Man… I wish there were more of you guys out there. I deal with my own injuries so much, and read so much… that’s what I”m interested in. It’ so frustrating when you dont’ know something but there’s always something to know. Even buying books with the expense of staying healthy, to learn, can be difficult. Thanks for putting your nerdy self out there. We all appreciate it. I sweear, one day I’m going to make it to Boston and let you have a look see at me as I played ball and have shoudler problems and my knees and hips are starting to go too. Dr’s already looked at me and in my non-expert opinion they have very limited vision. Thanks again dude for your passion to help others. I’m a coach, and I apply alot of your stuff to my athletes, and even bought copies of maximal strength for several of them as the coach says: you need to get stronger. Well, no crap… they are 14. I’ve added a few mobility drills for some of the guys from MM and I/O to maintain scapular stability. I just can’t do too much for liablity reasons. Thanks for yoru passion. It’s like on a team, it is contagious. So again, thanks for all your hard work… even though it’s only you being you.
    Billy Meyer

  3. AB Says:


    Can we get a list/titles of some of those articles/journal studies so we can add to our resource libraries?



  4. David Coggin Says:

    Hello Eric, I tain many overhead throwing athletes in CA and was once one myself. I had a great trainer when I used to play that would have pitchers throw long toss right after a bullpen, and the results where the best and strongest i have ever seen a ball travel. I have started doing it with my pitchers and have seen amazing results and confidence in the pitchers. Have you any thoughts on why the arm respongs so well and if you have ever done it. thanks David

  5. Paul Says:


    My hat goes off to you. The vast majority of people are promoting ways to get more money using business practices but are forgetting to actually get people better at their jobs! Get better results and the money will come!

    In many ways i have modeled my approach to coaching and lecturing to other health professionals from you. Every time I lecture my students always get a list of textbooks and articles to read to back up what I have said but also to make sure they take the in initiative and learn for themselves.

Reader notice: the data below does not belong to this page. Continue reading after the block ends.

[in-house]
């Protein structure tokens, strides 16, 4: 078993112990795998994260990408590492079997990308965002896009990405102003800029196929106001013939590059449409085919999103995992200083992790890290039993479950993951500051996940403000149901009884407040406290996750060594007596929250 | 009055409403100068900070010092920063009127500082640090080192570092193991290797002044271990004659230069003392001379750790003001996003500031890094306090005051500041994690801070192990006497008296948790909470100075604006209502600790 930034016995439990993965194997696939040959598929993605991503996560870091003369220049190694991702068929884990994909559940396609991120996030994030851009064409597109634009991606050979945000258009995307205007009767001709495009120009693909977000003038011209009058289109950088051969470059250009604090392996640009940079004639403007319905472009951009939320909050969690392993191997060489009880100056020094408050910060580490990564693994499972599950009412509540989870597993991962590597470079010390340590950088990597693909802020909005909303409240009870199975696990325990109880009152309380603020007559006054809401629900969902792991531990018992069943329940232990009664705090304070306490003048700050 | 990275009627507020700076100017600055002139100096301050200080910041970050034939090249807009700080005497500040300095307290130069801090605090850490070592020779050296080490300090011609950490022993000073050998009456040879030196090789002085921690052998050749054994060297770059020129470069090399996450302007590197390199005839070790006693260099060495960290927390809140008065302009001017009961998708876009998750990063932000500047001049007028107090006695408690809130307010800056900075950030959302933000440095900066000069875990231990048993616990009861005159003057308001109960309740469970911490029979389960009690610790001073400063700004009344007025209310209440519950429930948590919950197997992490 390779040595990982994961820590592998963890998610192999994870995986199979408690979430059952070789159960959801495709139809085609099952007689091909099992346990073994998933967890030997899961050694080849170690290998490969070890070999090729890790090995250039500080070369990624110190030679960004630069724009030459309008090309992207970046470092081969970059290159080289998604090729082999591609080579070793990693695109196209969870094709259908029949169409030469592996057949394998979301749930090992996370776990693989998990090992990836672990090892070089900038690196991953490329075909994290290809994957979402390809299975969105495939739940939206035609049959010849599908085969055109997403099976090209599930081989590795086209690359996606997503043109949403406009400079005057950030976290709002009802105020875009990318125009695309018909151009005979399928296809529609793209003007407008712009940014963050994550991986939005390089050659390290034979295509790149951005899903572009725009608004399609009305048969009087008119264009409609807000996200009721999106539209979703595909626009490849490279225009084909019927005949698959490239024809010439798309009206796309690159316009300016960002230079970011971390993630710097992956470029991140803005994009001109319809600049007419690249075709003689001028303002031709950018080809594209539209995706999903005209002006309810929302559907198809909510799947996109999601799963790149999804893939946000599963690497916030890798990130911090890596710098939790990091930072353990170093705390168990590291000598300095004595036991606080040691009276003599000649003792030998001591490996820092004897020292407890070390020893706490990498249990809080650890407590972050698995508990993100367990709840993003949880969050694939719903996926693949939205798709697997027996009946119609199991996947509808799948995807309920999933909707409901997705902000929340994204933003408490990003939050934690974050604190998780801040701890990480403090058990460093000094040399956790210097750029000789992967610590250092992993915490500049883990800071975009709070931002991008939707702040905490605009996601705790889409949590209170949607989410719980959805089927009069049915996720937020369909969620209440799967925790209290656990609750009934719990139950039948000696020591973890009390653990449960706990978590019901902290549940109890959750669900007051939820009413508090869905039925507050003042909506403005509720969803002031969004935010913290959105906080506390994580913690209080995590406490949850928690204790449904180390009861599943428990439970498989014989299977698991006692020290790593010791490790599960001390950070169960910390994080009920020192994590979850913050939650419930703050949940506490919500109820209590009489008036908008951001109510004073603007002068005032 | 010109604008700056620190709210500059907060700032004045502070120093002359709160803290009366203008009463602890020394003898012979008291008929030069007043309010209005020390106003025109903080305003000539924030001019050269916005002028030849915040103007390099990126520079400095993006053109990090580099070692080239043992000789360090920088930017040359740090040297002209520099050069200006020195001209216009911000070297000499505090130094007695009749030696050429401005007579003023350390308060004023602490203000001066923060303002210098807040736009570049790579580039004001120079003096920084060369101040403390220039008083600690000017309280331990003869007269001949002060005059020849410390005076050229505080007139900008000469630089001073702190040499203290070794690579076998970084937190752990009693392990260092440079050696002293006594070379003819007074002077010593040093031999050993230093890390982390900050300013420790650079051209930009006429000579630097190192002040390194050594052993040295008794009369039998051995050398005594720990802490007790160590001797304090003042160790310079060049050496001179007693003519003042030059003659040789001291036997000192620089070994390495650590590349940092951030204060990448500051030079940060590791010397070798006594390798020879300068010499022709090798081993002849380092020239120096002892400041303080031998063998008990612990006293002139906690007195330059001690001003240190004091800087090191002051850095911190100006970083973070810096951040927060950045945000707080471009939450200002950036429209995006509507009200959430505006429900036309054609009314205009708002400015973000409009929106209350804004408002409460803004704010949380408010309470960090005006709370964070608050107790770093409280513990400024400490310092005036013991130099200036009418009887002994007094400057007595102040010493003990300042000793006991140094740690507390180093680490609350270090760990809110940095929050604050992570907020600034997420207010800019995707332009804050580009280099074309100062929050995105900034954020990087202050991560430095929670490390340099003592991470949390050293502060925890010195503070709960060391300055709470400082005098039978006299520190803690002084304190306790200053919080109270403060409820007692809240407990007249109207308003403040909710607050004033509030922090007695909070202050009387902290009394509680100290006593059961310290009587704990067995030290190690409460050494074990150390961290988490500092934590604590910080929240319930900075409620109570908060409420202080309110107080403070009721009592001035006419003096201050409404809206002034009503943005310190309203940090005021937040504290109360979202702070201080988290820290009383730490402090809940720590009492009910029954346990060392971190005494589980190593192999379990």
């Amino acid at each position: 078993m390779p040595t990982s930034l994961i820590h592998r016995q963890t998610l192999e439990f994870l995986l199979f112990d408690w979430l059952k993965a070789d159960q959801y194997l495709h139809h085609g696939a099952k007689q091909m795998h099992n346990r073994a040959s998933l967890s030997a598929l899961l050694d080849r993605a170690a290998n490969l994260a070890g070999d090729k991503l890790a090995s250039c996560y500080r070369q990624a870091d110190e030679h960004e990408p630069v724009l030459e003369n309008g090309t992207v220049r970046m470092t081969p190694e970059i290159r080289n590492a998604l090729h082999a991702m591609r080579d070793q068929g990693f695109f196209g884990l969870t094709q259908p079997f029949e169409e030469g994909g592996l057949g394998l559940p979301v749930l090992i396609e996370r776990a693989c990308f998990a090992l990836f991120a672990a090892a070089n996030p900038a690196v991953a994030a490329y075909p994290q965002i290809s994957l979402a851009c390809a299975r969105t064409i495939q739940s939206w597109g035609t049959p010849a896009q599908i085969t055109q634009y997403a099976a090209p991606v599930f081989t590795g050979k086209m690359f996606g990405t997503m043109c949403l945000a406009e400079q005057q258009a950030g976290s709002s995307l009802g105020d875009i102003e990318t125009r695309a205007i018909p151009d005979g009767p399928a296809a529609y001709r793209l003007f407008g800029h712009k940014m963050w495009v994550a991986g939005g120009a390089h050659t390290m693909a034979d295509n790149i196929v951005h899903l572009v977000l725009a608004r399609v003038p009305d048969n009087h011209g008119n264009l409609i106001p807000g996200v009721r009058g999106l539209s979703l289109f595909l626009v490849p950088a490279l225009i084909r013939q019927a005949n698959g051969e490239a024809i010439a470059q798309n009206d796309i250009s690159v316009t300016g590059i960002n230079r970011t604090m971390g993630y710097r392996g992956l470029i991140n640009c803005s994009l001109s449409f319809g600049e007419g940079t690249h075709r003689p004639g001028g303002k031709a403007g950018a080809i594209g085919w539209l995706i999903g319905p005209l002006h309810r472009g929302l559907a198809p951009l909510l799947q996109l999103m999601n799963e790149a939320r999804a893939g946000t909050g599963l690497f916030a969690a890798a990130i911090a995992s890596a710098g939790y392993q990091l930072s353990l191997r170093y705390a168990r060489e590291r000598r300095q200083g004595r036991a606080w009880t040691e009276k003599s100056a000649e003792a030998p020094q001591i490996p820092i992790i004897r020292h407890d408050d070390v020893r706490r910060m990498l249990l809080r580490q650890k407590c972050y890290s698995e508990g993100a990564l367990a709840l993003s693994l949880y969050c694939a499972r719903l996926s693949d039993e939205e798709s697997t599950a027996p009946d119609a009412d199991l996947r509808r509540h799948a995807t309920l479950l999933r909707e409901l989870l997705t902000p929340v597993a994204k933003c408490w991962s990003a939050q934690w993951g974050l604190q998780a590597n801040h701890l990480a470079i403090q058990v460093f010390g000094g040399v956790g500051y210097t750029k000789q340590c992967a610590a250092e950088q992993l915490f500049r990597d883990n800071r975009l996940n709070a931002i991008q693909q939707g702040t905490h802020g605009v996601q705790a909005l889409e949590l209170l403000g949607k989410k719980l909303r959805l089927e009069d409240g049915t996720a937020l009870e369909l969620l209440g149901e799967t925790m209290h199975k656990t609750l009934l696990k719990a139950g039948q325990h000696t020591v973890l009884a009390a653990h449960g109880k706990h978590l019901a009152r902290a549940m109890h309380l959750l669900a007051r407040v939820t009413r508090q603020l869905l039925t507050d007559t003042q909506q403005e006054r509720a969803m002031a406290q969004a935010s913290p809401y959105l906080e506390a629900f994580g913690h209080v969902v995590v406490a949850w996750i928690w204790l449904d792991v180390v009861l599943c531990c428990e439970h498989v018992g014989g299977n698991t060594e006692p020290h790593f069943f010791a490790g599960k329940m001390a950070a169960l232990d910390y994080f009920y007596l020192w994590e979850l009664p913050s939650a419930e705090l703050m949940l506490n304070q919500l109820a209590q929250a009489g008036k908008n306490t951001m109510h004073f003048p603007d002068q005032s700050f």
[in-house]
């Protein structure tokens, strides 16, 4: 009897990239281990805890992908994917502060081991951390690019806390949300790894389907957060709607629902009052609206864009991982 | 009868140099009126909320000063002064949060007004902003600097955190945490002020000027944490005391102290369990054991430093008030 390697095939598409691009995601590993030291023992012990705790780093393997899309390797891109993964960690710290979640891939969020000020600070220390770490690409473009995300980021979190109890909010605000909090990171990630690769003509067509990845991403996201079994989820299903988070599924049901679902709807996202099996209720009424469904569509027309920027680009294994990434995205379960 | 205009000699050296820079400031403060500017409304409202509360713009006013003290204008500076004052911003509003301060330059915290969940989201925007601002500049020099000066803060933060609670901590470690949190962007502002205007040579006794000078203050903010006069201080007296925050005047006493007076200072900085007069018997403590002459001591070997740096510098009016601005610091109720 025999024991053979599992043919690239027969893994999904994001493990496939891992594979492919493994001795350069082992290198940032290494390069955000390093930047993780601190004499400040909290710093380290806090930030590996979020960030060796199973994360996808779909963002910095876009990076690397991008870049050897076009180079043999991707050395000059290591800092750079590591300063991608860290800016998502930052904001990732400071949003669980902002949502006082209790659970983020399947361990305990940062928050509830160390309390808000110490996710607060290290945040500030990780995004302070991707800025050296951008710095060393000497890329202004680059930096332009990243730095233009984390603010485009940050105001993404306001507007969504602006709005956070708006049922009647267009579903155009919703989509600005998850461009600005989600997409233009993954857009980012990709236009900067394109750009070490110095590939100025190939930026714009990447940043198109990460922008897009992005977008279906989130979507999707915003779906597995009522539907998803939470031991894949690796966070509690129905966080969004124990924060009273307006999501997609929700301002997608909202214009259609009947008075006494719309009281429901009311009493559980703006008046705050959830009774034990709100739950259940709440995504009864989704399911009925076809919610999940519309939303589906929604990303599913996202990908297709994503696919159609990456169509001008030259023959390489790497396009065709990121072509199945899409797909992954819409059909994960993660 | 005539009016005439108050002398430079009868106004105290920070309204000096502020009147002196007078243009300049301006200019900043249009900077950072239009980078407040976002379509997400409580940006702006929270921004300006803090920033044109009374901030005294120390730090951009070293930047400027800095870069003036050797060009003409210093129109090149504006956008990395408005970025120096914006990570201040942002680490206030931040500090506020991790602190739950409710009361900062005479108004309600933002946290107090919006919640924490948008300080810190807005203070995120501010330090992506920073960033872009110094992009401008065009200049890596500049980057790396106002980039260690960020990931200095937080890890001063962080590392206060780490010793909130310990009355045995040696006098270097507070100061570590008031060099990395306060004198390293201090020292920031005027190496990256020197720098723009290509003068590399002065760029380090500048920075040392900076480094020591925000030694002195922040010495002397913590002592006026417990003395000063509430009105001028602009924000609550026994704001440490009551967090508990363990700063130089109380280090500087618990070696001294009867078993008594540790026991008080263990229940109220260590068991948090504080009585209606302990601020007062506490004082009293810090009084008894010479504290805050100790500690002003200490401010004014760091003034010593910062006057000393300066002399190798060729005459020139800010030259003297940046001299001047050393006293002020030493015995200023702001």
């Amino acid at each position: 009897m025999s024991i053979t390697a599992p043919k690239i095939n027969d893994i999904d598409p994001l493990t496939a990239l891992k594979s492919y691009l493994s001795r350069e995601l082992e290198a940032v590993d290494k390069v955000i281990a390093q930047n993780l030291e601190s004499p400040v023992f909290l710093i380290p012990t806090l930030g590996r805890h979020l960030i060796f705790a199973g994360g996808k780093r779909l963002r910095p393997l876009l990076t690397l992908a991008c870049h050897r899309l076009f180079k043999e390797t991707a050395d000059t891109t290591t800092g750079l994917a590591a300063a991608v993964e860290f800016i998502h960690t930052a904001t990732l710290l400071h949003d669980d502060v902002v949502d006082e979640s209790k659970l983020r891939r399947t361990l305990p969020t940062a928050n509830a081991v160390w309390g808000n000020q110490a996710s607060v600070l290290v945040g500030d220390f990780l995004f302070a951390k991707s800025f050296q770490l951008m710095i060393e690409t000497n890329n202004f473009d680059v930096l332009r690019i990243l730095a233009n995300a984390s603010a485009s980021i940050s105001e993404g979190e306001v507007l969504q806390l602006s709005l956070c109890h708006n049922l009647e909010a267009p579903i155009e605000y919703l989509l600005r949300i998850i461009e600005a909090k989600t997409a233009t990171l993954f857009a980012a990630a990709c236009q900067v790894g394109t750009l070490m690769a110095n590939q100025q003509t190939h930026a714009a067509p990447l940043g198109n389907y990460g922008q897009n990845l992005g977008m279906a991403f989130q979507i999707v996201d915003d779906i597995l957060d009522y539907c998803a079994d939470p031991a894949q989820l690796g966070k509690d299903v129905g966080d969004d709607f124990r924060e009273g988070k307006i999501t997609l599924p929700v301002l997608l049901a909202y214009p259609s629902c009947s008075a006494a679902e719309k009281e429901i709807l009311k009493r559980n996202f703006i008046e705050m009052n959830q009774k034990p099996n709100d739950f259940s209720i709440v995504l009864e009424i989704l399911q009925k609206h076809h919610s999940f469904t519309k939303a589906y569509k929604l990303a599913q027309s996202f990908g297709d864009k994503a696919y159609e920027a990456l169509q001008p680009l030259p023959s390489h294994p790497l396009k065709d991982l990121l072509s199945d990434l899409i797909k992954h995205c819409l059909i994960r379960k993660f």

Thanks heaps Eric,

  6. Robbie Says:

    Everyday I study, everyday. Everyday Im always wanting to know more. I too have a hatred for not having an indepth knowledge of something.

    Eric you are an amazing coach and an inspiration to me to be the best I can be. If I turn out to be half the coach you are, I’d be a happy man.

    Thanks for sharing!

  7. Luka Hocevar Says:

    I’m glad you were the one that influenced my development as a strength coach because I think that “hating” not knowing something rubbed of on me.

    Apart from the fact that I’m completely intrigued by anything that improves the performance of the human body and I love researching and reading everything about it, I am still completely inspired by your knowledge in the field. Im just constantly working on being as smart as that Eric Cressey guy 🙂

    I figure its a good path to follow because I may neve catch up but it drives me and makes me better at my craft. It’s a journey with no end….and that’s a good thing!

    Luka Hocevar

  8. Rob Says:

    I appreciate the time and effort you put into your articles, website etc. You clearly have a passion for what you do. If you love what you do then it never seems like work. Using a Friday night to catch up on reading becomes fun since it’s the only free chance you can get during the week.

    I once had a professor who made it a point to read an article every morninng when he got to work. Over time this became a habit. It is amazing the amount of knowledge you can obtain by this practice.

    Not only does one become more knowledgable, but it comes across to your clients. They can see the passion when you are working with them. Also, when they ask you questions, the answers are right at the tip of the tongue. This gains the confidence of the client further.

    Also, by taking the time to read articles and better yourself you in turn increase your success. This leads to more access to hot girls! Why waste time getting polluted at a dive on a Friday night when you can be reading an article?

    Keep up the good work!